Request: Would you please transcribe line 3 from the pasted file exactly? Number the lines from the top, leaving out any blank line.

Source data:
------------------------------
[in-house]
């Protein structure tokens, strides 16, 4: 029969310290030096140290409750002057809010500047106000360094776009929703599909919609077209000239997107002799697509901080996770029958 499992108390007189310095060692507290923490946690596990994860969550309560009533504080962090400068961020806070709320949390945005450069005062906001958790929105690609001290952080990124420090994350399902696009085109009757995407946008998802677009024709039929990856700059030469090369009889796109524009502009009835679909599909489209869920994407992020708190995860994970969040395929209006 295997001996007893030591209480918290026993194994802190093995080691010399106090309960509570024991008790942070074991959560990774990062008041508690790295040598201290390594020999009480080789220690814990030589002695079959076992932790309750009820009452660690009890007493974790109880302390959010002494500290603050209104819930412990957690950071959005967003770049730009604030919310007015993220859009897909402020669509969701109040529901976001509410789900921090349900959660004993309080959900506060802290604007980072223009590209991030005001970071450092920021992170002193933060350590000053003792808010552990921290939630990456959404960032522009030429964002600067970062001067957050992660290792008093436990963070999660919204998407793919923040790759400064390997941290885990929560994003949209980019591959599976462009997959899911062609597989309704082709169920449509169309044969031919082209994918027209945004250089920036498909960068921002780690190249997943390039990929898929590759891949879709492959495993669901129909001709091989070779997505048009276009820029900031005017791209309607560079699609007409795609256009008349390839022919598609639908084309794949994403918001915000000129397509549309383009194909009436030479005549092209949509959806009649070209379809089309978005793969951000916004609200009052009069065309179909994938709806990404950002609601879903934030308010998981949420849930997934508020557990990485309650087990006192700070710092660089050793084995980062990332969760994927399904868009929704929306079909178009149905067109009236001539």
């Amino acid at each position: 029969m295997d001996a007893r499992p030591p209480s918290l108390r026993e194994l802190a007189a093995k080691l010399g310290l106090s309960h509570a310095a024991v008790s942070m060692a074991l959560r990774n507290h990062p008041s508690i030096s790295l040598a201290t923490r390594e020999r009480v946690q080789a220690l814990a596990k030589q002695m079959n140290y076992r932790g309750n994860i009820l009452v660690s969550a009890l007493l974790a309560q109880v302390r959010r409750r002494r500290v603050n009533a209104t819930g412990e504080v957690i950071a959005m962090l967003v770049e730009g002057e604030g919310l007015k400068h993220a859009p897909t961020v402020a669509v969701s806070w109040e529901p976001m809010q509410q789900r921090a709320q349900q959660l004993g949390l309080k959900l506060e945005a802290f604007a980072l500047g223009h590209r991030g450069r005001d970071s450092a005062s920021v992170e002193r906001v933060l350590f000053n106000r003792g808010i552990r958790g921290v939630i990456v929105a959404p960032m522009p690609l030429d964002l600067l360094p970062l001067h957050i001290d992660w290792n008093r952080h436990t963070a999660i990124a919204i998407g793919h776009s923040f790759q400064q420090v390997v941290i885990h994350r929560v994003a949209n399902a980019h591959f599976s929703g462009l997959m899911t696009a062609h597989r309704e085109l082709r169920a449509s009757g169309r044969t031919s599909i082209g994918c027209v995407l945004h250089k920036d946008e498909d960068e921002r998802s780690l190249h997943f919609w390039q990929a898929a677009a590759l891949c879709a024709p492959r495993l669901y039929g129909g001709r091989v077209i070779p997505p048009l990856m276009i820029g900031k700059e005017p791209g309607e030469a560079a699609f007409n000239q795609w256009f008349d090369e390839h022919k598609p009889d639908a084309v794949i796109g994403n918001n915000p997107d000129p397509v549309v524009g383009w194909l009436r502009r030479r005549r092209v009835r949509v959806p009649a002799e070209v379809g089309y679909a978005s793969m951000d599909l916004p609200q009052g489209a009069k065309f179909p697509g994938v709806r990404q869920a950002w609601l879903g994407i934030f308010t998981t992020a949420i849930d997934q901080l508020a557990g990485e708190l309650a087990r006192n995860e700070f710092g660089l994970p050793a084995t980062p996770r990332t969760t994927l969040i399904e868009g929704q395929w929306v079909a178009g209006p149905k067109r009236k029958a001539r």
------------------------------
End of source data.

């Amino acid at each position: 029969m295997d001996a007893r499992p030591p209480s918290l108390r026993e194994l802190a007189a093995k080691l010399g310290l106090s309960h509570a310095a024991v008790s942070m060692a074991l959560r990774n507290h990062p008041s508690i030096s790295l040598a201290t923490r390594e020999r009480v946690q080789a220690l814990a596990k030589q002695m079959n140290y076992r932790g309750n994860i009820l009452v660690s969550a009890l007493l974790a309560q109880v302390r959010r409750r002494r500290v603050n009533a209104t819930g412990e504080v957690i950071a959005m962090l967003v770049e730009g002057e604030g919310l007015k400068h993220a859009p897909t961020v402020a669509v969701s806070w109040e529901p976001m809010q509410q789900r921090a709320q349900q959660l004993g949390l309080k959900l506060e945005a802290f604007a980072l500047g223009h590209r991030g450069r005001d970071s450092a005062s920021v992170e002193r906001v933060l350590f000053n106000r003792g808010i552990r958790g921290v939630i990456v929105a959404p960032m522009p690609l030429d964002l600067l360094p970062l001067h957050i001290d992660w290792n008093r952080h436990t963070a999660i990124a919204i998407g793919h776009s923040f790759q400064q420090v390997v941290i885990h994350r929560v994003a949209n399902a980019h591959f599976s929703g462009l997959m899911t696009a062609h597989r309704e085109l082709r169920a449509s009757g169309r044969t031919s599909i082209g994918c027209v995407l945004h250089k920036d946008e498909d960068e921002r998802s780690l190249h997943f919609w390039q990929a898929a677009a590759l891949c879709a024709p492959r495993l669901y039929g129909g001709r091989v077209i070779p997505p048009l990856m276009i820029g900031k700059e005017p791209g309607e030469a560079a699609f007409n000239q795609w256009f008349d090369e390839h022919k598609p009889d639908a084309v794949i796109g994403n918001n915000p997107d000129p397509v549309v524009g383009w194909l009436r502009r030479r005549r092209v009835r949509v959806p009649a002799e070209v379809g089309y679909a978005s793969m951000d599909l916004p609200q009052g489209a009069k065309f179909p697509g994938v709806r990404q869920a950002w609601l879903g994407i934030f308010t998981t992020a949420i849930d997934q901080l508020a557990g990485e708190l309650a087990r006192n995860e700070f710092g660089l994970p050793a084995t980062p996770r990332t969760t994927l969040i399904e868009g929704q395929w929306v079909a178009g209006p149905k067109r009236k029958a001539r």